Sporadic attempts at different intervals on users passwords but Event 4740 - Caller Computer Name is blank or labeled with MSTSC

Seeing sporadic attempts at different intervals on users passwords but Event 4740 - Caller Computer Name is blank or labeled with MSTSC.  Need to find out which pc is being targeted or where it's coming from.  

What I know is;
MSTSC is not a PC name in our network, it is however the command for Remote Desktop but not a pc name.
There are three types of usernames the attack is targeting.  Some of the attempts are on defaulted AD users; administrator and backupuser
Other attempts are on non defaulted AD users like ITtech, itsupport, etc.
Only one non IT or defaulted AD user name is appearing in the lockouts which I'm tracking down to see where this person was and what device they are using.

My environment is I have a few PC's exposed to the internet for RDP sessions.  I've changed all the defaulted RDP port to a custom port along with port forwarding to match the connection i.e. 1.1.1.1:5001 for pc1, :5002 for pc2 etc.  I know its a very bad setup but we are moving away from it very soon.  I believe these attacks are coming from these edge devices but I can't find a way to correlate the info I have to the device being used for the attacks.  If I can find the device I can try to apply another security around it to buy some time, and frankly I would like to know why the caller computer name is blank or saying mstsc for my own information.  At the minimal I Just need to find which entry point the attack is coming from.

Any suggestions?
Joe GIT personalAsked:
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kenfcampCommented:
mstsc creates RDP sessions to the host
https://docs.microsoft.com/en-us/windows-server/administration/windows-commands/mstsc

Is there any chance this could be user error (forgotten password, wrong login etc)
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Joe GIT personalAuthor Commented:
not possible.  The user is part time and I'm seeing hits around 1am, 4am etc.  Also there are other names being used besides this one users like the defaulted AD accounts I mentioned.  This is definitely an attack.
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kenfcampCommented:
Try searching your logs for event-id 1149 (Terminal-services connection manager)
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Joe GIT personalAuthor Commented:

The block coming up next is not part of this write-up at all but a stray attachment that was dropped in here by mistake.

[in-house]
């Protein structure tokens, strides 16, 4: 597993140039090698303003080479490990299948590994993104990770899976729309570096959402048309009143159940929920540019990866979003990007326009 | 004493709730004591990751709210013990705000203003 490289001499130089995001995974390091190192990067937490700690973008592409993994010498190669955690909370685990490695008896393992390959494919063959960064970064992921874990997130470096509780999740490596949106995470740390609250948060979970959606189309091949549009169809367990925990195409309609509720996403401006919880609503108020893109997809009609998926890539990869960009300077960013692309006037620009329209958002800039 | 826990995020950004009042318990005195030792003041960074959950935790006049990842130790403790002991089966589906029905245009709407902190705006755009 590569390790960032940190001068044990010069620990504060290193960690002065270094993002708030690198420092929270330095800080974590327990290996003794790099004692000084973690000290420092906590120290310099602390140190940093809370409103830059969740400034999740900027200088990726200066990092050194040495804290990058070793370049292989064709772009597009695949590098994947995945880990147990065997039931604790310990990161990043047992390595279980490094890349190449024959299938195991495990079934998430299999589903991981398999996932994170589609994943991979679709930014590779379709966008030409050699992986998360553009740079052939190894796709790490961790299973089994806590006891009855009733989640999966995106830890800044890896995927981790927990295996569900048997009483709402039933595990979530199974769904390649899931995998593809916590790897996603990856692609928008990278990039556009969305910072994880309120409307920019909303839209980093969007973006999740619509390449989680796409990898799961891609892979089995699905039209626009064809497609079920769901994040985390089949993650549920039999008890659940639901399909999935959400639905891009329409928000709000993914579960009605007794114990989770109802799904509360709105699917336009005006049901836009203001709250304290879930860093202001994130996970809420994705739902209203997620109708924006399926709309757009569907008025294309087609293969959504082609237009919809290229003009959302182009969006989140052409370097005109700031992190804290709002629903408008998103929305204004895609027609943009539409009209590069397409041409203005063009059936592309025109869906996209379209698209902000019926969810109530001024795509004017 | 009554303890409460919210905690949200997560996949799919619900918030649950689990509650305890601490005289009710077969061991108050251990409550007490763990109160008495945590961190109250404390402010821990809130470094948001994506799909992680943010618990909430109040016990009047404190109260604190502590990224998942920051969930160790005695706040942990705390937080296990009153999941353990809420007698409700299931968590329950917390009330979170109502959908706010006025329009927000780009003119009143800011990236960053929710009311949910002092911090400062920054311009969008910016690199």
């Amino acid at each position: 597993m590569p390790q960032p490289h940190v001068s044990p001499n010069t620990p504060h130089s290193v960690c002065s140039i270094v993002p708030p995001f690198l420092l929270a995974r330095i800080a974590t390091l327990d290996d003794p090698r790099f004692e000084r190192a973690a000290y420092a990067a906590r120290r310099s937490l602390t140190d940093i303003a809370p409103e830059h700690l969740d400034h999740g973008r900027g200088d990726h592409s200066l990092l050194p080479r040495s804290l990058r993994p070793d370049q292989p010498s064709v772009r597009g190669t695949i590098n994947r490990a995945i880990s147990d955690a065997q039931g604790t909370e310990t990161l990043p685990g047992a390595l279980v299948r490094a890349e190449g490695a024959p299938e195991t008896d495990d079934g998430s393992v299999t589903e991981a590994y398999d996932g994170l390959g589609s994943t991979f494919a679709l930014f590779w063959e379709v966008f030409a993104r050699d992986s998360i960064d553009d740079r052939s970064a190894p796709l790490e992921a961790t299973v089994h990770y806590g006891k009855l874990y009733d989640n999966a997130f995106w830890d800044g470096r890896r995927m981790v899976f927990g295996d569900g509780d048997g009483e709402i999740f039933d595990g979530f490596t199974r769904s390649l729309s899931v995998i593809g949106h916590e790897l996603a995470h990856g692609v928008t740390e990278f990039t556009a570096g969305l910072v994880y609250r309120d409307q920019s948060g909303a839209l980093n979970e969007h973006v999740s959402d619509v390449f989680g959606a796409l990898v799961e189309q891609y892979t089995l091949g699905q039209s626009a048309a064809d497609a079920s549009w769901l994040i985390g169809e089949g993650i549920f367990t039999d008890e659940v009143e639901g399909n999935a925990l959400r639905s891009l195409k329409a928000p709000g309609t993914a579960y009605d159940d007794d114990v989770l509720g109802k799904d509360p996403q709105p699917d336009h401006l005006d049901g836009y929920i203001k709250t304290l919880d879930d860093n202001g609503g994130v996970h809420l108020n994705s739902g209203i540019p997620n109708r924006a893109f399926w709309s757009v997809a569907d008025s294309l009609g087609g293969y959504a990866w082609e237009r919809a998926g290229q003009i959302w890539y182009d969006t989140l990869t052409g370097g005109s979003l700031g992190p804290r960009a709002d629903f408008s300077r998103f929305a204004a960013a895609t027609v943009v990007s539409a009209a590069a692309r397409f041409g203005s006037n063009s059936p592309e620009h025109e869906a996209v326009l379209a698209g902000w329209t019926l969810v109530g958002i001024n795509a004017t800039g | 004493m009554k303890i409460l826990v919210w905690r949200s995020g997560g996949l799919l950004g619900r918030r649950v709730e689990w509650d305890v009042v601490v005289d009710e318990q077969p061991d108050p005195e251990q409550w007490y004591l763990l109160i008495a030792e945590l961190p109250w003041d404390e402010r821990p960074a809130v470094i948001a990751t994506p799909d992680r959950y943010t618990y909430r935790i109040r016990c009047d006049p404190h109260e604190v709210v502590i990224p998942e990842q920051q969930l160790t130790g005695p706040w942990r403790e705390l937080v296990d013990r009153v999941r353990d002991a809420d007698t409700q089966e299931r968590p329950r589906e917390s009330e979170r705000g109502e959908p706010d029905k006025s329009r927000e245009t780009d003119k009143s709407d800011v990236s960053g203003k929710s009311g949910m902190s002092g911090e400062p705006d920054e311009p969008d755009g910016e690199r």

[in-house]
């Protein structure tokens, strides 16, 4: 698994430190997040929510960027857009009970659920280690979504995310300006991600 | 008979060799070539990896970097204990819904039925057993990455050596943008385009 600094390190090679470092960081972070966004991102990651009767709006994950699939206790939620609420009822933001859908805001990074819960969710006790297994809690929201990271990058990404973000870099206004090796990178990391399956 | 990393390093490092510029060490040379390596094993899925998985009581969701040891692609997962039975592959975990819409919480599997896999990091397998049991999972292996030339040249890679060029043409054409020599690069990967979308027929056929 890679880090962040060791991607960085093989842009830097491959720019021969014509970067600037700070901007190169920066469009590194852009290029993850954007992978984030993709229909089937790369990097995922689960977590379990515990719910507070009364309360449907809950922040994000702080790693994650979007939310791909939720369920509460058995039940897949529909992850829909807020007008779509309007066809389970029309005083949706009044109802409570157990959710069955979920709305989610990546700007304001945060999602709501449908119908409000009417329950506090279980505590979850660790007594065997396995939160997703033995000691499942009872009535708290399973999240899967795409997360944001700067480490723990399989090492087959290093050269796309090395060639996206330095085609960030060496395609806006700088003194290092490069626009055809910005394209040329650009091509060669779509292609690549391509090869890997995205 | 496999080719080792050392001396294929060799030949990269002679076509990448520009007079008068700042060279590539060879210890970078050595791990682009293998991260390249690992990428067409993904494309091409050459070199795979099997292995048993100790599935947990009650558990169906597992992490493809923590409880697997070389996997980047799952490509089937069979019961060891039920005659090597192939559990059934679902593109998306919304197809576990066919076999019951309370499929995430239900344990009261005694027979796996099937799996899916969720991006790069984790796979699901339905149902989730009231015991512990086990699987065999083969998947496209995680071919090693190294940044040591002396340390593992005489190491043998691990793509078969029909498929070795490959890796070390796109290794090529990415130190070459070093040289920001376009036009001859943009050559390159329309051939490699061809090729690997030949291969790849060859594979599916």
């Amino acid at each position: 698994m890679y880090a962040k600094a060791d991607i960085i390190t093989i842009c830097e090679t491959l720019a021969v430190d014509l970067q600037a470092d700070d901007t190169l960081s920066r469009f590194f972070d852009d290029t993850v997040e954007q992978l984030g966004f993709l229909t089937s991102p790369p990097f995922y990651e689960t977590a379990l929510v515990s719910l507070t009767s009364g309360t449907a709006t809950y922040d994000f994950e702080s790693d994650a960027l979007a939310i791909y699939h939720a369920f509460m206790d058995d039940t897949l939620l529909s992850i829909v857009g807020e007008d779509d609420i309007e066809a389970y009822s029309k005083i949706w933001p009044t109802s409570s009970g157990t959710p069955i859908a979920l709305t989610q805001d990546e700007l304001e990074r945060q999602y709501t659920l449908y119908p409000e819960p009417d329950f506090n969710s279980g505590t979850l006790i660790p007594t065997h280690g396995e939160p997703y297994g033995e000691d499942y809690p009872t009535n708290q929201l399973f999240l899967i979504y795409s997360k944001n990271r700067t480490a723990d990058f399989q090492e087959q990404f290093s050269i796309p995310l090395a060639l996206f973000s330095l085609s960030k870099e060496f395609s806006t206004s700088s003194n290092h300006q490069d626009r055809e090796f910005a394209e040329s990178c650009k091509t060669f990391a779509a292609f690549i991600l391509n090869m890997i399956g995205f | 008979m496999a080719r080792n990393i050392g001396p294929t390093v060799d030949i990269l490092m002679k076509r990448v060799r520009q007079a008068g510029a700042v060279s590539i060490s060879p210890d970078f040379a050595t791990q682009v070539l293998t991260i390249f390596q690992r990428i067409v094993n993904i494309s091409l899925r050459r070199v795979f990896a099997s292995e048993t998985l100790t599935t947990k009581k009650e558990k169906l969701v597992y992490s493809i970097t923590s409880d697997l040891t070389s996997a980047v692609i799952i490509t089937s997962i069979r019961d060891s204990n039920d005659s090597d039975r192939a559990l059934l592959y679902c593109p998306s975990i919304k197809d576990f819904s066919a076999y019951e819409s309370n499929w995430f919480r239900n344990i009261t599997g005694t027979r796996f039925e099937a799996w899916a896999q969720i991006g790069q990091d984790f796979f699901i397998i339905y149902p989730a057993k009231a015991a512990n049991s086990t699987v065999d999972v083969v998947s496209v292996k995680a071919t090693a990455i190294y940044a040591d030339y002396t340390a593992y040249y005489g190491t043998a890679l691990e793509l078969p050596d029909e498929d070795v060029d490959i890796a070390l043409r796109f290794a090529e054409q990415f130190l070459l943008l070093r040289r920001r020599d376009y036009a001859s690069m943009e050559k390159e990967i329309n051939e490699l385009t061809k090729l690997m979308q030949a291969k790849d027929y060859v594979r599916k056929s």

Should I search this on the PDC?  or all the possible RDP end points they could be targeting?
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kenfcampCommented:
World facing RDP ports is not a good idea in the least.

If you need it, I wouldn't consider it outside of perhaps a secure VPN connection
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kenfcampCommented:
I'd check them all, or one at first to see if you find anything useful

If found, the event "should" provide user id (used) and connection information
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Joe GIT personalAuthor Commented:
I absolutely agree that pc's should not be at the edge for RDP.  I inherent this from someone else, (#jobsecurity lol) I just need to buy a few more weeks to close them all out.  

Thanks.  I'll get back to you after I scan for that event.
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kenfcampCommented:
The accepted solution to this post - https://www.experts-exchange.com/questions/28967041/How-to-see-Event-ID-1149-using-powershell-or-cmd-the-names-and-IPs-successfully-logged-in-my-remote.html - has a powershell script to export the information you're looking for.

It might help make things easier
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Joe GIT personalAuthor Commented:
thanks.  This was helpful
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kenfcampCommented:
You're more than welcome, I hope you get things worked out
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Joe GIT personalAuthor Commented:
The information I'm seeing will allow me to move things along faster to remove the rdp endpoints sooner from the edge sooner.
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kenfcampCommented:
Good to hear
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